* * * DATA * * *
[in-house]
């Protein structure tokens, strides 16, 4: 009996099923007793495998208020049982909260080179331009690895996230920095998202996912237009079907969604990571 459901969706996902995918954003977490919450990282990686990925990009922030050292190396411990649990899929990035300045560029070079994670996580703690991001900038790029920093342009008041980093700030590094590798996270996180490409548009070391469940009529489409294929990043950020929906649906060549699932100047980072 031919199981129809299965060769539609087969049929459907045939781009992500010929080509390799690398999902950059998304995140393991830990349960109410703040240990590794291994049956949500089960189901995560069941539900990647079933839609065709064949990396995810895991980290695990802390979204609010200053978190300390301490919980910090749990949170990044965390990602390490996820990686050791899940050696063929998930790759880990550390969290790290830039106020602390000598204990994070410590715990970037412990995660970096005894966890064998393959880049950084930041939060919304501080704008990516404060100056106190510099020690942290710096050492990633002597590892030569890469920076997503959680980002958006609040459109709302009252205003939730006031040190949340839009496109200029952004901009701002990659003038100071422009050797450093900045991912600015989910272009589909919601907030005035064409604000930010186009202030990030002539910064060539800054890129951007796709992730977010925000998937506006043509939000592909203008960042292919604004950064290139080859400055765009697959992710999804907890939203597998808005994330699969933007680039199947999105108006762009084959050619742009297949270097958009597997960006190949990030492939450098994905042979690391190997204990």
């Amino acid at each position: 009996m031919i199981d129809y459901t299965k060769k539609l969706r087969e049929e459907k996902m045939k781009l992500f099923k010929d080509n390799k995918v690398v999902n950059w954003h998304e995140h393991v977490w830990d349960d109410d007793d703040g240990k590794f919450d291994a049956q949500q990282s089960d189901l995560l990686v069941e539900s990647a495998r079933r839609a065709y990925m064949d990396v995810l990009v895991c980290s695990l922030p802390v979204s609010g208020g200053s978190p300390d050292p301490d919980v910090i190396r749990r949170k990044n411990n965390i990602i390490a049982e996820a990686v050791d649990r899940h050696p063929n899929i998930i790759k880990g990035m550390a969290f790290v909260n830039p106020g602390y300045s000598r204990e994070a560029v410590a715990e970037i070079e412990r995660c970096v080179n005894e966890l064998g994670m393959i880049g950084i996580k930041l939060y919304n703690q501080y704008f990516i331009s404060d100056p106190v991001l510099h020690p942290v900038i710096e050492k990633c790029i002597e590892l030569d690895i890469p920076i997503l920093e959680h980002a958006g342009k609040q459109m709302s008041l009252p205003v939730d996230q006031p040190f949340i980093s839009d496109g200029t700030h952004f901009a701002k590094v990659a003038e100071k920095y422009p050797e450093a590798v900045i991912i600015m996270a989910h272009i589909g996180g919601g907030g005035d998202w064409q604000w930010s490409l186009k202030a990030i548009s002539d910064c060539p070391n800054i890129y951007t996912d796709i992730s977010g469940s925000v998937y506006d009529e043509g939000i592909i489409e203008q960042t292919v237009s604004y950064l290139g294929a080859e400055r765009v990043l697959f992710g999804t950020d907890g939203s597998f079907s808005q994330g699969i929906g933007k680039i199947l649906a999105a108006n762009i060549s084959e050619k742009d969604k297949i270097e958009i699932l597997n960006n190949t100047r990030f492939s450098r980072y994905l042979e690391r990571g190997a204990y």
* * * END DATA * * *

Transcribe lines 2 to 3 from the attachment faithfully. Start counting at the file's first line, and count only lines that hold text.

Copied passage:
């Protein structure tokens, strides 16, 4: 009996099923007793495998208020049982909260080179331009690895996230920095998202996912237009079907969604990571 459901969706996902995918954003977490919450990282990686990925990009922030050292190396411990649990899929990035300045560029070079994670996580703690991001900038790029920093342009008041980093700030590094590798996270996180490409548009070391469940009529489409294929990043950020929906649906060549699932100047980072 031919199981129809299965060769539609087969049929459907045939781009992500010929080509390799690398999902950059998304995140393991830990349960109410703040240990590794291994049956949500089960189901995560069941539900990647079933839609065709064949990396995810895991980290695990802390979204609010200053978190300390301490919980910090749990949170990044965390990602390490996820990686050791899940050696063929998930790759880990550390969290790290830039106020602390000598204990994070410590715990970037412990995660970096005894966890064998393959880049950084930041939060919304501080704008990516404060100056106190510099020690942290710096050492990633002597590892030569890469920076997503959680980002958006609040459109709302009252205003939730006031040190949340839009496109200029952004901009701002990659003038100071422009050797450093900045991912600015989910272009589909919601907030005035064409604000930010186009202030990030002539910064060539800054890129951007796709992730977010925000998937506006043509939000592909203008960042292919604004950064290139080859400055765009697959992710999804907890939203597998808005994330699969933007680039199947999105108006762009084959050619742009297949270097958009597997960006190949990030492939450098994905042979690391190997204990």
């Amino acid at each position: 009996m031919i199981d129809y459901t299965k060769k539609l969706r087969e049929e459907k996902m045939k781009l992500f099923k010929d080509n390799k995918v690398v999902n950059w954003h998304e995140h393991v977490w830990d349960d109410d007793d703040g240990k590794f919450d291994a049956q949500q990282s089960d189901l995560l990686v069941e539900s990647a495998r079933r839609a065709y990925m064949d990396v995810l990009v895991c980290s695990l922030p802390v979204s609010g208020g200053s978190p300390d050292p301490d919980v910090i190396r749990r949170k990044n411990n965390i990602i390490a049982e996820a990686v050791d649990r899940h050696p063929n899929i998930i790759k880990g990035m550390a969290f790290v909260n830039p106020g602390y300045s000598r204990e994070a560029v410590a715990e970037i070079e412990r995660c970096v080179n005894e966890l064998g994670m393959i880049g950084i996580k930041l939060y919304n703690q501080y704008f990516i331009s404060d100056p106190v991001l510099h020690p942290v900038i710096e050492k990633c790029i002597e590892l030569d690895i890469p920076i997503l920093e959680h980002a958006g342009k609040q459109m709302s008041l009252p205003v939730d996230q006031p040190f949340i980093s839009d496109g200029t700030h952004f901009a701002k590094v990659a003038e100071k920095y422009p050797e450093a590798v900045i991912i600015m996270a989910h272009i589909g996180g919601g907030g005035d998202w064409q604000w930010s490409l186009k202030a990030i548009s002539d910064c060539p070391n800054i890129y951007t996912d796709i992730s977010g469940s925000v998937y506006d009529e043509g939000i592909i489409e203008q960042t292919v237009s604004y950064l290139g294929a080859e400055r765009v990043l697959f992710g999804t950020d907890g939203s597998f079907s808005q994330g699969i929906g933007k680039i199947l649906a999105a108006n762009i060549s084959e050619k742009d969604k297949i270097e958009i699932l597997n960006n190949t100047r990030f492939s450098r980072y994905l042979e690391r990571g190997a204990y």